URBANA — A former Urbana firefighter was resentenced Wednesday to 20 days in the county jail and another five months and 10 days of electronic home detention for a 2009 driving under the influence conviction.
Champaign County Judge John Kennedy also sentenced Tony Foster, 40, who listed an address in the 2100 block of Stonebrooke Court, to two years of probation, ordered him to wear an alcohol monitoring bracelet while on electronic home detention, and to continue with alcohol treatment.
Foster pleaded guilty in April 2010 to driving under the influence of alcohol on Dec. 2, 2009, admitting he fled twice from a Rantoul police officer who tried to stop him on U.S. 45.
At the time, Foster was a division chief for the Urbana Fire Department, earning $81,000 a year. He had been an Urbana firefighter for 15 years. He resigned about two months before the plea, which netted him a sentence of 18 months of conditional discharge.
However, Foster — and his wife, Rhonda Foster, 33 — were both charged in connection with an Aug. 4, 2011, incident in which he wrecked his pickup truck in Urbana while driving under the influence, then asked his wife to lie to police to cover for him.
The obstructing justice charge against Rhonda Foster, who is also an Urbana firefighter, was dismissed Tuesday by State's Attorney Julia Rietz.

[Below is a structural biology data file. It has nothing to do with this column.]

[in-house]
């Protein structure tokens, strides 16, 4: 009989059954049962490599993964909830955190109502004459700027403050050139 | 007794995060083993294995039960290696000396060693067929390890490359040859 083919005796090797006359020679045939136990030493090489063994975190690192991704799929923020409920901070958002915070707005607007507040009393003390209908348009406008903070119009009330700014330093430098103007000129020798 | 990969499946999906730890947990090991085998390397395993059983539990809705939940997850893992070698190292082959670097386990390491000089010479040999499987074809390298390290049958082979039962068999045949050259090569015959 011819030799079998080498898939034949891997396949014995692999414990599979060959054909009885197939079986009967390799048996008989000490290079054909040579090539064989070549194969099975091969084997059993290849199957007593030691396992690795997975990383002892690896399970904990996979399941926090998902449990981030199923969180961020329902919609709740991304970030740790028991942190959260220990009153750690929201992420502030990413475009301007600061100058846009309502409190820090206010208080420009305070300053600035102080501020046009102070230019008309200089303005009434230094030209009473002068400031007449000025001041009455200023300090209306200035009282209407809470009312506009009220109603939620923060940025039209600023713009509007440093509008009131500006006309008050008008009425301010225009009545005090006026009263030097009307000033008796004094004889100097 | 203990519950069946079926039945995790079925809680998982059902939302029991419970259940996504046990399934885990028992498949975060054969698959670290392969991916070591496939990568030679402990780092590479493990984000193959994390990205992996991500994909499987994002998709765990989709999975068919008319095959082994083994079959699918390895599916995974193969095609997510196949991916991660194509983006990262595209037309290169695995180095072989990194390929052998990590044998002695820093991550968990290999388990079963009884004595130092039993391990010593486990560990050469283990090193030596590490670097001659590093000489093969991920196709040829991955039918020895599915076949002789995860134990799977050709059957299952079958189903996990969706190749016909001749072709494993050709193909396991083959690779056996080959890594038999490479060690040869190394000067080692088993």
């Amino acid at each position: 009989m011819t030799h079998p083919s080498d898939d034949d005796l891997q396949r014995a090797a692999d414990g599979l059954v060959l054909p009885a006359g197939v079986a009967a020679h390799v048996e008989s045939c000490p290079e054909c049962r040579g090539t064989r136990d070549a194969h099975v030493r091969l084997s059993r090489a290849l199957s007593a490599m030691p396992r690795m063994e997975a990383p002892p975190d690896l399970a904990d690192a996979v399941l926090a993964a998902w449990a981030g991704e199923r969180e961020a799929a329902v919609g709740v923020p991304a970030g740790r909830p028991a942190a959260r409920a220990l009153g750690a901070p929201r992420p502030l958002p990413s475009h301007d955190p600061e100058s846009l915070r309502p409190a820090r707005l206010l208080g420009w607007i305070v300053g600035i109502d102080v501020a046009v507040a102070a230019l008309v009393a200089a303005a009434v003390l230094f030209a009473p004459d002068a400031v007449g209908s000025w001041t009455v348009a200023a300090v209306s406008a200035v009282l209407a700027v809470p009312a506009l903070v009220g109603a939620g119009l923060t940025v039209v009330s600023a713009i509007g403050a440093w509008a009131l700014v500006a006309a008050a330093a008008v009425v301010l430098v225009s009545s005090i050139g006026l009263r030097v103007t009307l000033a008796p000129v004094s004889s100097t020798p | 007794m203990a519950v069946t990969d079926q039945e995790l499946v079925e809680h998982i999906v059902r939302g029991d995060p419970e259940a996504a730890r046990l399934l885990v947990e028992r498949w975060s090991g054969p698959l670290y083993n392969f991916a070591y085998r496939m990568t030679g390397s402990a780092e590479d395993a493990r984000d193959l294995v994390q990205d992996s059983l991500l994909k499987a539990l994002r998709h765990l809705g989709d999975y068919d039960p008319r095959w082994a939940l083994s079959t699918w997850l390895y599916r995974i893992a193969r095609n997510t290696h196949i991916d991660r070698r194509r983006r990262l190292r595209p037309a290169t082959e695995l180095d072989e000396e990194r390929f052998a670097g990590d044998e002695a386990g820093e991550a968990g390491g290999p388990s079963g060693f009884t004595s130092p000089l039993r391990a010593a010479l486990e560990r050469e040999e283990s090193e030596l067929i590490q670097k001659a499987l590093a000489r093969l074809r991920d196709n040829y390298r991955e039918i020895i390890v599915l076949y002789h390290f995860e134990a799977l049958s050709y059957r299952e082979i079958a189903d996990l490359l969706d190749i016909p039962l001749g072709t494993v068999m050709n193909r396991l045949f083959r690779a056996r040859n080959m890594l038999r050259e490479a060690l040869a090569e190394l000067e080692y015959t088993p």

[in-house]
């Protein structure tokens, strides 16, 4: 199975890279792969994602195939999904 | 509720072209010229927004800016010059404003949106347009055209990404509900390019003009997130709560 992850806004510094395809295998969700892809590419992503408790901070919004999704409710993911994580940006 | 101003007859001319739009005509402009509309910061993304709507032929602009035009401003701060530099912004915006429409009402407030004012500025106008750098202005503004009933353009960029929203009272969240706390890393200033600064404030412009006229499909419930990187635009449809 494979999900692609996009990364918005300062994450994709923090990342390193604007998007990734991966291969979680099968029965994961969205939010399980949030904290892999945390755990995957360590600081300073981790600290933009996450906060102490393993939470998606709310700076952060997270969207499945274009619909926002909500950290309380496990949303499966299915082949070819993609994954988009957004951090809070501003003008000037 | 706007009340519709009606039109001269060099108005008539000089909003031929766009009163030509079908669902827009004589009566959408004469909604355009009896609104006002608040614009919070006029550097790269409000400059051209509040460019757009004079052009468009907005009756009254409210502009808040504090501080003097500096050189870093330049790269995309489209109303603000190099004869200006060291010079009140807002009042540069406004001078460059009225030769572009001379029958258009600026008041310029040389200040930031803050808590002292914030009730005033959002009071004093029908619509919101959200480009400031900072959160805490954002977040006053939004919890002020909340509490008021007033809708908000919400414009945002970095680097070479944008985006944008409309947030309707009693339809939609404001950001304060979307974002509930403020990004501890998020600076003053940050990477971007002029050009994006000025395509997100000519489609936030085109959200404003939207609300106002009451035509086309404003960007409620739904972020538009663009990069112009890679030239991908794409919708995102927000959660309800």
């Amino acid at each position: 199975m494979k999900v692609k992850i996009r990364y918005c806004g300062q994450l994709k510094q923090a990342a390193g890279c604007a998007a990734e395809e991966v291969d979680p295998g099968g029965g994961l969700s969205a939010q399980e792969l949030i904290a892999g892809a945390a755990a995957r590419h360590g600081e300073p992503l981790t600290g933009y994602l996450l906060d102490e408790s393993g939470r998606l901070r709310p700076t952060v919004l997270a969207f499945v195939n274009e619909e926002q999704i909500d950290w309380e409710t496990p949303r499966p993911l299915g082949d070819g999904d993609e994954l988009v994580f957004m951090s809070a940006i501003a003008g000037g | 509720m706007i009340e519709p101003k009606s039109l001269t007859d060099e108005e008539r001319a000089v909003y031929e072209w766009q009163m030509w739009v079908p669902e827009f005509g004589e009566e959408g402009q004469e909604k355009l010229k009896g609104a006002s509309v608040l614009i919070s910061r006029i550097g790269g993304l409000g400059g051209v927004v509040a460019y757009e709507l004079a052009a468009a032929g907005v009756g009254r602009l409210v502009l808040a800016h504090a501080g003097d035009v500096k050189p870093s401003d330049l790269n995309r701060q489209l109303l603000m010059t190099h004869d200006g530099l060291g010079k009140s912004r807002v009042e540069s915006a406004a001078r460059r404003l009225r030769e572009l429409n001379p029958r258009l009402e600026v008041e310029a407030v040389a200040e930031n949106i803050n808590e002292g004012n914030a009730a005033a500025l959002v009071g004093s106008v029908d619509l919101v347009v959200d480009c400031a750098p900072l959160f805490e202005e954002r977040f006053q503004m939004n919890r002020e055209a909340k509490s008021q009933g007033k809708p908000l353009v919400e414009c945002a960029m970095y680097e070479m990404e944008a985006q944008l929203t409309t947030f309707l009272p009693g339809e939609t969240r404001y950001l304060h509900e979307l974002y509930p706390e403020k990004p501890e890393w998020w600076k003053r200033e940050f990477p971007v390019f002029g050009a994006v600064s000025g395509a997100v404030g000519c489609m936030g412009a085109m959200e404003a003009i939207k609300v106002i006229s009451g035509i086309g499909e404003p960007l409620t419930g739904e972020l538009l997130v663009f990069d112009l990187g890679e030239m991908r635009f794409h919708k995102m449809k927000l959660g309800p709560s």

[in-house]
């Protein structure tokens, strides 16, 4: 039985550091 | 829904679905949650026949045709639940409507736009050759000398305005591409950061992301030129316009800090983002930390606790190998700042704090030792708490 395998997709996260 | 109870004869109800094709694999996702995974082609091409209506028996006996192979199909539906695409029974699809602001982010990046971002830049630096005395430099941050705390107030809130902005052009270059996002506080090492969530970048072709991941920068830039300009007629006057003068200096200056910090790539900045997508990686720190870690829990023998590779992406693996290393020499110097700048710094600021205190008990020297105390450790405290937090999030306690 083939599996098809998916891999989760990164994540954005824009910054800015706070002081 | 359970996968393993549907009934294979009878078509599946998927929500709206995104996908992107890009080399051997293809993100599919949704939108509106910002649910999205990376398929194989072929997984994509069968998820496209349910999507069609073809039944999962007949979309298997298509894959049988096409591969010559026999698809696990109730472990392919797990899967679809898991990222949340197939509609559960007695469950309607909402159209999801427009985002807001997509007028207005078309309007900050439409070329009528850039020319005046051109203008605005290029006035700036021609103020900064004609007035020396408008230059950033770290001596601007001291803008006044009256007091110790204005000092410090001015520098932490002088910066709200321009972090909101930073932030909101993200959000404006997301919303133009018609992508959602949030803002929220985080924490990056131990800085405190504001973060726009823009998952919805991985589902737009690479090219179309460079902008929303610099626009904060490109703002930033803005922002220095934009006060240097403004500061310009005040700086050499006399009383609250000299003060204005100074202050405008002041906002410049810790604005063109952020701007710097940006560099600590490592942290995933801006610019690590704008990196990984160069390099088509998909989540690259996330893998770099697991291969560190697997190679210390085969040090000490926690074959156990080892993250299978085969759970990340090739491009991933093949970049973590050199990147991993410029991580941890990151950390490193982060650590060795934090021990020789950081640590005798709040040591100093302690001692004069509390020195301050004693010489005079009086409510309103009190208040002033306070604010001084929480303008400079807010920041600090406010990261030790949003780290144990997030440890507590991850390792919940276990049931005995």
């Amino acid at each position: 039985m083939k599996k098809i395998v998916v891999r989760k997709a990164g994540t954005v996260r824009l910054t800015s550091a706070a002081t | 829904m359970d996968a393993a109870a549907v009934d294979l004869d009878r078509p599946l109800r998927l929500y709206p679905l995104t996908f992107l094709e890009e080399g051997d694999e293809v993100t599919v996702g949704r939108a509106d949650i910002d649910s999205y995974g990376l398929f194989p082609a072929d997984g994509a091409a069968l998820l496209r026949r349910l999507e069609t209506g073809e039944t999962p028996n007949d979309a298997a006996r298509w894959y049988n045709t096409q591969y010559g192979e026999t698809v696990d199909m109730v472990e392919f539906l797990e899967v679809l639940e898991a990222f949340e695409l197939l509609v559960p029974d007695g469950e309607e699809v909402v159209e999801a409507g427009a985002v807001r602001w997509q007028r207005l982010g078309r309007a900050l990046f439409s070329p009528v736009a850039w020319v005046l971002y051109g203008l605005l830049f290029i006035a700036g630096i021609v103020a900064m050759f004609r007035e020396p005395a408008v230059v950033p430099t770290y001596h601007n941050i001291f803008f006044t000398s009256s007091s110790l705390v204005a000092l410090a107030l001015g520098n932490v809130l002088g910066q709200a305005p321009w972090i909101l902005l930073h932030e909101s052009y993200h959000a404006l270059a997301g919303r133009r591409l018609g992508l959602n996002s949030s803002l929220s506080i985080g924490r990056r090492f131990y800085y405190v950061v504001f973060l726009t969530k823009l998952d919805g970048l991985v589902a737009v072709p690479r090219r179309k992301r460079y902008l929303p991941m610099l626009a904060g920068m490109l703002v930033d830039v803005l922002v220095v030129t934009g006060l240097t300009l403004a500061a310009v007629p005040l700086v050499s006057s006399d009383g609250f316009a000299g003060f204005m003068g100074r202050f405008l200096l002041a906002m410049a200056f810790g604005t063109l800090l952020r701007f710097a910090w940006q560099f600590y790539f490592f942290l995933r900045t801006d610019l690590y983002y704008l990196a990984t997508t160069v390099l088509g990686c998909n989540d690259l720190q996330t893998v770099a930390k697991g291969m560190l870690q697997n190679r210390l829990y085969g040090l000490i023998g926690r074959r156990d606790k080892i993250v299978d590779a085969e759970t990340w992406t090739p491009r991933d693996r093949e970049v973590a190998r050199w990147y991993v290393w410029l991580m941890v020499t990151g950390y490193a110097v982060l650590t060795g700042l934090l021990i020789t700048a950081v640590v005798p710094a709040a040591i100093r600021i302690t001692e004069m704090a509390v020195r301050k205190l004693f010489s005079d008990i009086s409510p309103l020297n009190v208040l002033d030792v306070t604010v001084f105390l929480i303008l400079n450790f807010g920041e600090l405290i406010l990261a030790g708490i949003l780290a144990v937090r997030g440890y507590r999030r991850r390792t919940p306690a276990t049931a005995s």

Rietz said she did so because she was satisfied with the suspension meted out by the city to Mrs. Foster and the fact that Tony Foster eventually took responsibility for his own actions.
Urbana Fire Chief Mike Dilley said he was unable to talk about Rhonda Foster's punishment because it's a personnel issue. She is currently on maternity leave, having given birth to a daughter Jan. 2.
Tony Foster told Judge John Kennedy he was "very deserving of punishment" but asked the judge to consider a sentence that would allow him to keep a job he recently got with a construction company so he can support his wife and three children.
Foster told the judge he's been getting treatment since his most recent arrest and is attending a church where he's been asked to lead a group to help others with alcohol problems.
Assistant State's Attorney Marley Nelson recommended an unspecified amount of jail time for Foster, noting he was on conditional discharge when he wrecked his pickup truck. Nelson told the judge that Foster told his wife he had blacked out and couldn't remember where he left the truck.
"He convinced Mrs. Foster to lie to police to cover that he was driving," Nelson said, adding that she objected to electronic home detention.
Assistant Public Defender Chris Mellon argued for a community-based sentence that would allow Foster to keep working and supporting his family. The 2009 conviction for DUI was Foster's first, Mellon said, adding that Foster pleaded guilty to that and admitted that he violated his conditional discharge.